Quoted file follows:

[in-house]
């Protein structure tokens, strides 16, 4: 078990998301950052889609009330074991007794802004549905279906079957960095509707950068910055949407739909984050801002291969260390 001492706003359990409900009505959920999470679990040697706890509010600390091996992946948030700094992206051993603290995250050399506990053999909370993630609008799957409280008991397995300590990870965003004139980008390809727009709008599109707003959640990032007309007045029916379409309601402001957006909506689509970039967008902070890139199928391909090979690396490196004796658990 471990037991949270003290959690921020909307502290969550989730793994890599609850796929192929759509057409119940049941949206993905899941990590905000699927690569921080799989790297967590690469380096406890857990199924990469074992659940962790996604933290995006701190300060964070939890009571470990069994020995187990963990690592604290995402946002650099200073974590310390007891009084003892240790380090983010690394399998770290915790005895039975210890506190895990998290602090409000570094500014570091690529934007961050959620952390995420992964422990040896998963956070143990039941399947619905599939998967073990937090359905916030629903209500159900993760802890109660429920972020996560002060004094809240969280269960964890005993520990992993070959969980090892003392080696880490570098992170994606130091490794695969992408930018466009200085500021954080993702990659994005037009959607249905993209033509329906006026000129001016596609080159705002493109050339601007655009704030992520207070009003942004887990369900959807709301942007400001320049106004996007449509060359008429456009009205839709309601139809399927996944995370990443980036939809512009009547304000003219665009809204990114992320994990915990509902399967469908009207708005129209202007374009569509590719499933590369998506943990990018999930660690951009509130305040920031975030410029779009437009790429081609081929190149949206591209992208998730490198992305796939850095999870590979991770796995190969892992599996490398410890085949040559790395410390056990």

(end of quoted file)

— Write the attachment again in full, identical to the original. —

[in-house]
């Protein structure tokens, strides 16, 4: 078990998301950052889609009330074991007794802004549905279906079957960095509707950068910055949407739909984050801002291969260390 001492706003359990409900009505959920999470679990040697706890509010600390091996992946948030700094992206051993603290995250050399506990053999909370993630609008799957409280008991397995300590990870965003004139980008390809727009709008599109707003959640990032007309007045029916379409309601402001957006909506689509970039967008902070890139199928391909090979690396490196004796658990 471990037991949270003290959690921020909307502290969550989730793994890599609850796929192929759509057409119940049941949206993905899941990590905000699927690569921080799989790297967590690469380096406890857990199924990469074992659940962790996604933290995006701190300060964070939890009571470990069994020995187990963990690592604290995402946002650099200073974590310390007891009084003892240790380090983010690394399998770290915790005895039975210890506190895990998290602090409000570094500014570091690529934007961050959620952390995420992964422990040896998963956070143990039941399947619905599939998967073990937090359905916030629903209500159900993760802890109660429920972020996560002060004094809240969280269960964890005993520990992993070959969980090892003392080696880490570098992170994606130091490794695969992408930018466009200085500021954080993702990659994005037009959607249905993209033509329906006026000129001016596609080159705002493109050339601007655009704030992520207070009003942004887990369900959807709301942007400001320049106004996007449509060359008429456009009205839709309601139809399927996944995370990443980036939809512009009547304000003219665009809204990114992320994990915990509902399967469908009207708005129209202007374009569509590719499933590369998506943990990018999930660690951009509130305040920031975030410029779009437009790429081609081929190149949206591209992208998730490198992305796939850095999870590979991770796995190969892992599996490398410890085949040559790395410390056990």